Turkey's President Erdogan Pushes For Broader Powers

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President Recep Tayyip Erdogan (left) and Prime Minister Binali Yildirim speak at the Turkish Union of Chambers and Commodity Exchanges Economic Council in Ankara on Feb. 7. Voters will decide in April whether to give Erdogan broad, new powers that would eliminate Yildirim's job.

This spring, voters in Turkey are being asked if they want to transform their government, giving broader executive powers to President Recep Tayyip Erdogan. Opposition parties say the proposed constitutional changes would put Turkey on the road to one-man rule, but supporters say in these dangerous times, Turkey needs a strong leader to fend off enemies at home and abroad.

The vote is expected in April, and the government is already in campaign mode, trumpeting its accomplishments and promising more if the referendum is approved.

What might have been just another sleepy ribbon-cutting ceremony, a recent re-launch of a long-stalled Istanbul housing project, turned into a full-on rally. Prime Minister Binali Yildirim told a flag-waving crowd the answer to Turkey's problems is a "yes" vote on a strong presidency.

Yildirim was only appointed prime minister last year, but he's campaigning hard for voters to eliminate his job. Under the new system, Turkey would have no prime minister. His executive and administrative powers would be transferred to Erdogan.

Yildirim also showed the hard edge of the "yes" campaign, likening Erdogan's opponents to outlawed Kurdish militants and backers of cleric Fetullah Gulen. Erdogan accuses Gulen of backing last summer's failed coup attempt against him, something Gulen — who lives in Pennsylvania — denies.

President Donald Trump spoke to Erdogan this week, affirming Turkey's status as a key strategic partner and NATO ally. It's not clear what Trump thinks about Erdogan's increasingly authoritarian style, which bothered the Obama administration.

Erdogan began running Turkey in 2002 as prime minister, and has effectively controlled the country ever since, despite moving into what had previously been the largely figurehead role of president in 2014. He presided over years of robust economic growth, but became entangled in regional and internal conflicts that brought a wave of terrorist attacks and economic decline to the country.

Some Turks seem to be rallying around Erdogan in part because of the current gloomy outlook. Faisal Demir, 55, believes Western powers have it in for Turkey, so everyone he knows is ready to stand with their tough-talking president.

"In the history of our republic, we haven't had a better leader," he says. "And now the wolves are living among the sheep, you know? These are dangerous times, so we're going to say yes to these changes."

Many Turks agree that the country could use a new constitution. The current one was enacted in 1982, after a military coup toppled the elected government. But there's little agreement about how exactly it should be changed.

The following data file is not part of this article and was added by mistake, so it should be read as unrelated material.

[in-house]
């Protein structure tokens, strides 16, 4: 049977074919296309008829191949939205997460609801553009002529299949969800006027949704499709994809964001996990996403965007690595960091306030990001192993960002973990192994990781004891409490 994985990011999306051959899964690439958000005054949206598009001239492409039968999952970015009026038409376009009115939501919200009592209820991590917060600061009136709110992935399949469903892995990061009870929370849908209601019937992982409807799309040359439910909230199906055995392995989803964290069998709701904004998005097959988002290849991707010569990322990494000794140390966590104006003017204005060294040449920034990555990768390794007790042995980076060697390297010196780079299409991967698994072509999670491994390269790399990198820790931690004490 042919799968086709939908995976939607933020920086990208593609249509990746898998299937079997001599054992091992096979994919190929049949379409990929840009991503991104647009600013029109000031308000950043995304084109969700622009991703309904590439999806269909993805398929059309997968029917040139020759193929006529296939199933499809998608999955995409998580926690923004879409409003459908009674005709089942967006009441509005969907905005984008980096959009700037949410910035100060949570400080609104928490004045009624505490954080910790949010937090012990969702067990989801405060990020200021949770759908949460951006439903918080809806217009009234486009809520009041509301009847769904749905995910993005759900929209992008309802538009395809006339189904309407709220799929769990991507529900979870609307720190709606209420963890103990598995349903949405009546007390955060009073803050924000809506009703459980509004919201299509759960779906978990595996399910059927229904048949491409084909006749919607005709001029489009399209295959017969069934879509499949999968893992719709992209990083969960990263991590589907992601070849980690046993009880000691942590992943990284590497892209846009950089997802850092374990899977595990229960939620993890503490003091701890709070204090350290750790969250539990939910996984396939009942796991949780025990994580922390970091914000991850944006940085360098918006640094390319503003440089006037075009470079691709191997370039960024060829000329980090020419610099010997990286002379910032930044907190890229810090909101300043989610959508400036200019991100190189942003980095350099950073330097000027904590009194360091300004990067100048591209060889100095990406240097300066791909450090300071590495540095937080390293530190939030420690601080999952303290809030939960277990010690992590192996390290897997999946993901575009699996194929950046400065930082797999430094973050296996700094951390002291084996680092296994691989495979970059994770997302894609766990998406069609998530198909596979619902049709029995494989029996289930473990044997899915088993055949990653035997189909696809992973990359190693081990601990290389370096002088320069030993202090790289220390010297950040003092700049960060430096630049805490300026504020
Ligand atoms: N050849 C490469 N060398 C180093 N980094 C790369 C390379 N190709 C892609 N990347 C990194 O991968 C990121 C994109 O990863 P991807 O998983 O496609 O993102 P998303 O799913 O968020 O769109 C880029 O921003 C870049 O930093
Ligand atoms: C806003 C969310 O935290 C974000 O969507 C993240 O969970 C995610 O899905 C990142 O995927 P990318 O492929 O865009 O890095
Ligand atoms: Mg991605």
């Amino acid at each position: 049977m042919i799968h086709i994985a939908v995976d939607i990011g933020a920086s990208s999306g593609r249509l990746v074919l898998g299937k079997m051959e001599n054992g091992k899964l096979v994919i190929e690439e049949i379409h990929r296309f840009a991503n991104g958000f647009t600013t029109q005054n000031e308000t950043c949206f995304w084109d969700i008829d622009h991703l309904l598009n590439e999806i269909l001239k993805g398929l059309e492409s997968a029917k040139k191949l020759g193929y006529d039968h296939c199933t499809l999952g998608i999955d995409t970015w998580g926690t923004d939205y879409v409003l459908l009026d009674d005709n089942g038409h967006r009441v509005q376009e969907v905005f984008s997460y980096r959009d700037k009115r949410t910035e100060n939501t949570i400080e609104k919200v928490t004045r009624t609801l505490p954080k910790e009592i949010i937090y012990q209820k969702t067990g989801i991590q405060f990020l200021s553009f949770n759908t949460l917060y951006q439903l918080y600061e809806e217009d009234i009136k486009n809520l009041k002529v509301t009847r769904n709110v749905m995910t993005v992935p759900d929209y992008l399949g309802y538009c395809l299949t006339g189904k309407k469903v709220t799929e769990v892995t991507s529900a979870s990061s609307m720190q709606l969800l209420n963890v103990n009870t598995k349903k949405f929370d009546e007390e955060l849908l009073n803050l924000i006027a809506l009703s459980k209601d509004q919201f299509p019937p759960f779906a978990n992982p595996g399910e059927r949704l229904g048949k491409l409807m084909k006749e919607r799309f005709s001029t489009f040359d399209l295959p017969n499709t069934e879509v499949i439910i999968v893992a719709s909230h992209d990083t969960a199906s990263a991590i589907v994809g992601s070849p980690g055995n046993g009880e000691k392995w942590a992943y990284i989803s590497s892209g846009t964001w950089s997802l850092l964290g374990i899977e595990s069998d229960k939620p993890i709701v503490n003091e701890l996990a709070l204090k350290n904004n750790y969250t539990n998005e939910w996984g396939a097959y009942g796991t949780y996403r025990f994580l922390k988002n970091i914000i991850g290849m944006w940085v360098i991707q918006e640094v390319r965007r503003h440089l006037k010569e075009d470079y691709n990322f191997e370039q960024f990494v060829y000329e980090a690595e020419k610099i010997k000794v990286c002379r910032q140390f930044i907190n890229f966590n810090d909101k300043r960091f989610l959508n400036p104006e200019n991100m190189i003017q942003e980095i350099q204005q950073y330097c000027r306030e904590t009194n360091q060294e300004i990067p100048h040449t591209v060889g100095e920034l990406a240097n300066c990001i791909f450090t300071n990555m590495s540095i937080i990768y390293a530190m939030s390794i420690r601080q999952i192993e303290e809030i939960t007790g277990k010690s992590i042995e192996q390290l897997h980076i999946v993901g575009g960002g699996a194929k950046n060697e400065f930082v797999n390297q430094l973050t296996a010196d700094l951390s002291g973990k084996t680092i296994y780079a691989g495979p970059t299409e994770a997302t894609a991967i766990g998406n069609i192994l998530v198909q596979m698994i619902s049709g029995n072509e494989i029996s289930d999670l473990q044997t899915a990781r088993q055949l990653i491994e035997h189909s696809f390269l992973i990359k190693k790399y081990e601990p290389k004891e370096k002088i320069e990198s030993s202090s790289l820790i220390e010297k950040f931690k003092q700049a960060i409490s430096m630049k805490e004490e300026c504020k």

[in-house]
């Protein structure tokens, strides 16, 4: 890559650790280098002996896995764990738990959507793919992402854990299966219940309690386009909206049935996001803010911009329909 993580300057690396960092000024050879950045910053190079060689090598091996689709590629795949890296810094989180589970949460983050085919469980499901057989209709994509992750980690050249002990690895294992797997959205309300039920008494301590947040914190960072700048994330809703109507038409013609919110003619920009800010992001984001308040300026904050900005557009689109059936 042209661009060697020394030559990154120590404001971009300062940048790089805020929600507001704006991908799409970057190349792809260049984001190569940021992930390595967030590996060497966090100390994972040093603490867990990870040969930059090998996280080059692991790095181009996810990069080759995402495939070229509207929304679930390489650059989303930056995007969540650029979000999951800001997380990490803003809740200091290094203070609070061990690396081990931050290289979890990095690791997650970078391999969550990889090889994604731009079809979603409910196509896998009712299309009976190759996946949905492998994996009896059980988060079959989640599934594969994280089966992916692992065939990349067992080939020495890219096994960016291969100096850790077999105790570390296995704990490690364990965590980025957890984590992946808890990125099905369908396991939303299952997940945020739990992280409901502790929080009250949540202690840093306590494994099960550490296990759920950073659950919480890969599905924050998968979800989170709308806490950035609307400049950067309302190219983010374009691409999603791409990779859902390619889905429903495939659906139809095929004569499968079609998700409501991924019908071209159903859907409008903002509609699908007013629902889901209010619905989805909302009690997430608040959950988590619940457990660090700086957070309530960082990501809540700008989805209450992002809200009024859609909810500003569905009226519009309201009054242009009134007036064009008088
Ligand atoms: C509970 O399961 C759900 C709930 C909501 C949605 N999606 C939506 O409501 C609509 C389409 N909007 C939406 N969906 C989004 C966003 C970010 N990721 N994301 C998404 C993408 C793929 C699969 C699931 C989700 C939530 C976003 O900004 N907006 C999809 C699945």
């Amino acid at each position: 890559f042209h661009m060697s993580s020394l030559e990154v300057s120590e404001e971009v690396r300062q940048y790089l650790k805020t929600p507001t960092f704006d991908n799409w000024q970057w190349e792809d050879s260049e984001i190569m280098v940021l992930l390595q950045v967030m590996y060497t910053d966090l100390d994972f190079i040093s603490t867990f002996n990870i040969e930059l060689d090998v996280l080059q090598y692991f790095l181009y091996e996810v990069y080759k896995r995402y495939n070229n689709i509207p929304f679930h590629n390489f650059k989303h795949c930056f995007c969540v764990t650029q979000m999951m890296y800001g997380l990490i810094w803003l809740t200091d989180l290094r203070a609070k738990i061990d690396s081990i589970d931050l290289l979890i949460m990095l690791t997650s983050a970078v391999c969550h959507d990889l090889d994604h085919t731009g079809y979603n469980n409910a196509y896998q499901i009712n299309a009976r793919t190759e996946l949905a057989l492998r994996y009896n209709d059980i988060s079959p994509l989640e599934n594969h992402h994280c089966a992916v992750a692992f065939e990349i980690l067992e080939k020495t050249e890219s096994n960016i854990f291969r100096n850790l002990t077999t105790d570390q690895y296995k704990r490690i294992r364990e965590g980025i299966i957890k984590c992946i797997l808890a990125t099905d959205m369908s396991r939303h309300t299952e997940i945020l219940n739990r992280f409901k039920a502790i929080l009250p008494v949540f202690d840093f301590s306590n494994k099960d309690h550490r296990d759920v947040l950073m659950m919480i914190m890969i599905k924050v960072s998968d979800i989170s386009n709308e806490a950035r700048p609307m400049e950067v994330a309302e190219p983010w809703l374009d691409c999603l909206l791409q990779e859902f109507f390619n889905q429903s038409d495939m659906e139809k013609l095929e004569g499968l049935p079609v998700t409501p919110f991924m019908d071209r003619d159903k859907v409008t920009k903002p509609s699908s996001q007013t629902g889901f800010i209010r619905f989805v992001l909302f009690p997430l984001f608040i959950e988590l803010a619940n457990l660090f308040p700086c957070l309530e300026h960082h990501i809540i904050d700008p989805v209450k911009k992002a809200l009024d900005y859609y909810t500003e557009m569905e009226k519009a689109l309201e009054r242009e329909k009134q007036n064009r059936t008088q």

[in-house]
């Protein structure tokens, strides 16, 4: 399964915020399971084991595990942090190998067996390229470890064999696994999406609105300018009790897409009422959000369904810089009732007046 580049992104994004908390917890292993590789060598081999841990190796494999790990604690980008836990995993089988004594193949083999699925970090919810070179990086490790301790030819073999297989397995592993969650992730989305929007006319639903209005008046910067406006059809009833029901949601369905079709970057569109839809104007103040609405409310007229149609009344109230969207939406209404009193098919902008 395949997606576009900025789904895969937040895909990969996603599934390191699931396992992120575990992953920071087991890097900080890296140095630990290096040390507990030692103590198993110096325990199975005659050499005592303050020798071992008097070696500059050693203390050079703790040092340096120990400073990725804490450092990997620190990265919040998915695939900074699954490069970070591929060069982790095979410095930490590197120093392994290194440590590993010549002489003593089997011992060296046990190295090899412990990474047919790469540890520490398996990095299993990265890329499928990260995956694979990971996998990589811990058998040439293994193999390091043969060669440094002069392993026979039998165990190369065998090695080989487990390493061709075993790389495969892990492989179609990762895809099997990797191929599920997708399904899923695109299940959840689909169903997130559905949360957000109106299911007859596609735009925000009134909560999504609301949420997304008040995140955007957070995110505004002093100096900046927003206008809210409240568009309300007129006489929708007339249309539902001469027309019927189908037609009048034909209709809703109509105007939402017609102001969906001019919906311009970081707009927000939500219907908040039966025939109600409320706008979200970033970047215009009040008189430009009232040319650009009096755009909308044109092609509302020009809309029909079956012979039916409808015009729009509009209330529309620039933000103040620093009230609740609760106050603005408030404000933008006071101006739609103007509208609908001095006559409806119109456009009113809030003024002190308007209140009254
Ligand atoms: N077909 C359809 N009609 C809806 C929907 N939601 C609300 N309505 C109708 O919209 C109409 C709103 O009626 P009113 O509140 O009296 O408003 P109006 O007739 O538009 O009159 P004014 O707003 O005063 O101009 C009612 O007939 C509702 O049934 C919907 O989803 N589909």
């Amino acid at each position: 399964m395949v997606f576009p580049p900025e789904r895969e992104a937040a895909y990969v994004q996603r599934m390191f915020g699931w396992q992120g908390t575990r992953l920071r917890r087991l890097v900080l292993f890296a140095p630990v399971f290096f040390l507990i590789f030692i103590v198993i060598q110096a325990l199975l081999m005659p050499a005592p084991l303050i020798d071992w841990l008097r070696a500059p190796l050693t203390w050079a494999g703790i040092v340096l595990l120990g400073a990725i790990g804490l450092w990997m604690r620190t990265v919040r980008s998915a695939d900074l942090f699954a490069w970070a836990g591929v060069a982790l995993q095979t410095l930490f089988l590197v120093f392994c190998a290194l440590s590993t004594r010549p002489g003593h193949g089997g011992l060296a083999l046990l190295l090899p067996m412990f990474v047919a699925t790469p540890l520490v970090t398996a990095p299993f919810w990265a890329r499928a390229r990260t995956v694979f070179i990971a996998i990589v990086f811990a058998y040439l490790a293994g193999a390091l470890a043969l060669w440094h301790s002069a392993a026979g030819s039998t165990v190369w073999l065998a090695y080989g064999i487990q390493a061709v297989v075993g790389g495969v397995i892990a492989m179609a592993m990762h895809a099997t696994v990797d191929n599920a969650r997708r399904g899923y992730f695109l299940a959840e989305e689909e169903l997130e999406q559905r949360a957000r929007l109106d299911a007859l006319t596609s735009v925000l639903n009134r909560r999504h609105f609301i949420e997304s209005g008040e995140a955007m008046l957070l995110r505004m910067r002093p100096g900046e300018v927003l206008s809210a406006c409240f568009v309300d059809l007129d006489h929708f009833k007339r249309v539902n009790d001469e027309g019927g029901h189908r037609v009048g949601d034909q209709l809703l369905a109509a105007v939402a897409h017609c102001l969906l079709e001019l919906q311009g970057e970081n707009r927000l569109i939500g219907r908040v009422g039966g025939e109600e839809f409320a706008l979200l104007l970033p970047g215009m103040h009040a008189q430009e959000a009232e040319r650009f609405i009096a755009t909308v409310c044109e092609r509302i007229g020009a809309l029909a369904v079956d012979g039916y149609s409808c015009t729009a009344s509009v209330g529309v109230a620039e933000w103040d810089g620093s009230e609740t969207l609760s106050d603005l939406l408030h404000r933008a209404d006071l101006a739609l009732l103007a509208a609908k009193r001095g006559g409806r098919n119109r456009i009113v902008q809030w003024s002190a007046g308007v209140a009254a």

"Yes" voters argue that America has a strong president, so Turkey should, too. And there would be similarities: like the U.S. president, Erdogan would become a partisan leader, and his cabinet picks would be independent from Turkey's parliament. Currently, the cabinet members are also members of parliament and are accountable to parliament in various ways.

But analysts say there are crucial differences, especially when it comes to democratic checks against presidential powers. The proposal would give the president increased influence over the Turkish parliament, as well as more control over the hiring and firing of judges. The changes would also permit Erdogan to run for two more terms, potentially remaining in office until 2029.

Ersin Kalaycioglu, a political scientist at Sabanci University in Istanbul, says it's impossible to predict how Erdogan would use some of these new powers, but critics are worried nonetheless.

"It [would be] a strong presidency, nothing like any president of the United States has ever experienced," he says. "If this amendment carries, then for a while, Turkey will have a system with very little, if any, checks and balances, as far as many of the experts can see."

In Istanbul's Balik Pazari or Fish Market Street, a silver-haired fishmonger named Sener doesn't want to give his family name since he plans to vote no on the referendum. He says he doesn't expect a level playing field, with the media already focusing on the "yes" campaign. Dissenters may be treated harshly.

"I saw a bunch of young people, they wanted to demonstrate against the referendum," Sener says. "They got arrested. So that's the deal – if you say no, you get arrested."

At the moment, experts say Erdogan is enjoying even greater powers than he would if the referendum is approved. That's because Turkey has been under a state of emergency since last July's failed coup attempt. Over 100,000 people have been sacked or suspended, and thousands have been charged with backing the coup or supporting terrorists. The constitutional changes, if approved, would only go into effect once the state of emergency is lifted.

Constitutional law professor Ibrahim Kaboglu at Marmara University has spoken out against the idea of asking Turks to hold such an important vote while under a state of emergency. He fears the "no" camp will be intimidated, and the media will be afraid of offending the government. He calls it "a big and essential problem. It's a serious, serious problem."

Just days after talking with NPR about the referendum, Kaboglu was himself caught up in the latest emergency decree – fired from his job, along with hundreds of other academics.

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